The top 37 things you’ll regret when you’re older…

…And #1 is?  Well, let’s wait on that for just a moment.

Recently as I was surfing the net, I noticed many friends were sharing around the same article.  It kept popping up in various circles I frequent, so much like the cat, curiosity got the best of me.  I followed the link to what I’d refer to as a junk website.  You know the kind…  The ones where they’re chocked full of advertisements and the content is this bland homogenized drivel designed to rope in the nitwits and keep their attention.  Hmmm…  It roped me in, so what’s that say?  I suppose that’s a blog for a different day, so back on topic.  The title should have told me what I really needed to know, but I opted to read down through the list regardless.  These Are The Top 37 Things You’ll Regret When You’re Old was the title stemming from educateinspirechange.org‘s site.

As I zipped down through many resonated with me.  Would not having traveled when I had the chance be a regret later?  Yup.  I’ve traveled quite a bit compared to many, and nearly none compared to others.  But have I traveled as much as I probably should have?  Nope.  What about basic things like wearing sunscreen, missing the opportunity to see great musicians, or aspiring to higher education?  Don’t all those things strike a chord with us?  We can probably all agree those could end up regrets later in life.  Would you consider staying in that dead end job or not playing with your kids enough a regret?  You probably would.

The funny thing about that list of 37 things?  Not a single regret was focused towards a Christian or Biblical premise.  Not one.  Would I regret not sharing the Gospel later in life?  Would I be ashamed that I hadn’t been a Christian husband to my wonderful wife or Christian father to my beautiful children?  I certainly hope so.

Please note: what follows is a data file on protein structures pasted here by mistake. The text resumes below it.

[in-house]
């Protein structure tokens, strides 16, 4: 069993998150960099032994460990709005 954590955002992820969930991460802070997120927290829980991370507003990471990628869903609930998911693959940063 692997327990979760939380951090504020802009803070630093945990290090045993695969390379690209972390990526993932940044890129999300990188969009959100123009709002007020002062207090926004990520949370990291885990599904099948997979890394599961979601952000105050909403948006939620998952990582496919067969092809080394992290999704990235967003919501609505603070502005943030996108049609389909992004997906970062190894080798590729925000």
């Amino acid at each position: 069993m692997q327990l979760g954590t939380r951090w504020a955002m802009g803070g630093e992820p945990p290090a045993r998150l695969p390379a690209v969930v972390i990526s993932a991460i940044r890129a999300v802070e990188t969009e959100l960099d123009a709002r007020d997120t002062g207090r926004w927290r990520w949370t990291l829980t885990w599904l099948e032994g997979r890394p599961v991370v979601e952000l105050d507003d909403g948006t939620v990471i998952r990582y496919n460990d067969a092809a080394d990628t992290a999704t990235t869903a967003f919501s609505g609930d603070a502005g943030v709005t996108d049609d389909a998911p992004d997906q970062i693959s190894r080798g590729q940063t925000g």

This person either came up with this list or was tasked to do so, and of 37 independent thoughts, not a single one of them was directed towards Faith.  Heck, forget for a moment I’m a Christian, and just approach this from the perspective of multi-cultural nonsense like most liberals would expect, and there’s still no mention of doing right by your God, Allah, or whatever…

Does anyone find that disturbing?  “OK Michael, not everything is about religion.”  You’re right about that.  But take this back to the article title and let it sink in.  The TOP 37 things…  That’s not an accident.  The most important things in life I’d like to think are irrefutably bound to the Lord.  I could extrapolate on that a bit, but the fact is while there are a ton of things that are small and insignificant while still being capable of regret, I really believe if I’m not acting in Christian Faith, then the whole list of 37 things pale in comparison.  If I’m acting in Christian Faith, I would submit that the 37 items listed would actually be far fewer for me personally, and more than likely for you in kind.  If you didn’t read the article go give it a whirl.  If you’re doing right by the Lord, I believe you’d be scratching a great many of those off the list by default.

You want regret?  What about Genesis 6:6 (ESV version) – And the Lord regretted that he had made man on the earth, and it grieved him to his heart.

That’s regret…

Yeah, that got heavy didn’t it?  We barely got into the greatest story ever told before man screwed up and God was disappointed in us.  That’s regret.  However, that was God’s regret.  My regret today?  …That Jesus died on a cross to save me from the sins I and those before me made.  So I’m looking forward to doing right by Him with my limited time here.  If I make it to my end and manage to do exactly jack with it, then that will certainly become a regret…

Listen, can we apply the premise of glorifying God with any or most of those 37 items listed as regrets?  We sure can.  So I’m not trying to be churchy or uppity.  Rather, I was more interested in the fact that glorifying God wasn’t listed in any fashion, or more appropriate the lack there of.  I find that as interesting as the premise itself.  Isn’t that a reflection of how we think and act?

Be salt and light my friends.

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